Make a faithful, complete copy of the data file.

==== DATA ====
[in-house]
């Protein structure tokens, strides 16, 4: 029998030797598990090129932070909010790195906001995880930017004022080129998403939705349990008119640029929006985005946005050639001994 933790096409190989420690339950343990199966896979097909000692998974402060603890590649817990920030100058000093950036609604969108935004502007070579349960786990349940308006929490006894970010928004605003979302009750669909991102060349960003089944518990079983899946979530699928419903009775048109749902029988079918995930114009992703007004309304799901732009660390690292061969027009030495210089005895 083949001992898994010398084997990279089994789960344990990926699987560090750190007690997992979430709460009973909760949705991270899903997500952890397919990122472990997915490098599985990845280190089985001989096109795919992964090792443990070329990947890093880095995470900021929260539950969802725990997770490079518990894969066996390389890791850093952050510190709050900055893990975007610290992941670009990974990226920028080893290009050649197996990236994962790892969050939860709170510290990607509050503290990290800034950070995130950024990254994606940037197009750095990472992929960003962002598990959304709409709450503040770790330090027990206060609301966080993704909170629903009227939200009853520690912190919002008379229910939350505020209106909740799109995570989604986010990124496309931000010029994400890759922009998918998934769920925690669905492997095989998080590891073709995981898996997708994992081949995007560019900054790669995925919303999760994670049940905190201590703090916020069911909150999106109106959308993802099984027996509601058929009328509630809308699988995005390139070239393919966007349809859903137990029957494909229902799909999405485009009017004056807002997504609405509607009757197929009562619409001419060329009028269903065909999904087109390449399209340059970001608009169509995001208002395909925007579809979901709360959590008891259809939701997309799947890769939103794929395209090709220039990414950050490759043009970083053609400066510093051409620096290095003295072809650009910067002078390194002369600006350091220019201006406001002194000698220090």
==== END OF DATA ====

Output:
[in-house]
């Protein structure tokens, strides 16, 4: 029998030797598990090129932070909010790195906001995880930017004022080129998403939705349990008119640029929006985005946005050639001994 933790096409190989420690339950343990199966896979097909000692998974402060603890590649817990920030100058000093950036609604969108935004502007070579349960786990349940308006929490006894970010928004605003979302009750669909991102060349960003089944518990079983899946979530699928419903009775048109749902029988079918995930114009992703007004309304799901732009660390690292061969027009030495210089005895 083949001992898994010398084997990279089994789960344990990926699987560090750190007690997992979430709460009973909760949705991270899903997500952890397919990122472990997915490098599985990845280190089985001989096109795919992964090792443990070329990947890093880095995470900021929260539950969802725990997770490079518990894969066996390389890791850093952050510190709050900055893990975007610290992941670009990974990226920028080893290009050649197996990236994962790892969050939860709170510290990607509050503290990290800034950070995130950024990254994606940037197009750095990472992929960003962002598990959304709409709450503040770790330090027990206060609301966080993704909170629903009227939200009853520690912190919002008379229910939350505020209106909740799109995570989604986010990124496309931000010029994400890759922009998918998934769920925690669905492997095989998080590891073709995981898996997708994992081949995007560019900054790669995925919303999760994670049940905190201590703090916020069911909150999106109106959308993802099984027996509601058929009328509630809308699988995005390139070239393919966007349809859903137990029957494909229902799909999405485009009017004056807002997504609405509607009757197929009562619409001419060329009028269903065909999904087109390449399209340059970001608009169509995001208002395909925007579809979901709360959590008891259809939701997309799947890769939103794929395209090709220039990414950050490759043009970083053609400066510093051409620096290095003295072809650009910067002078390194002369600006350091220019201006406001002194000698220090």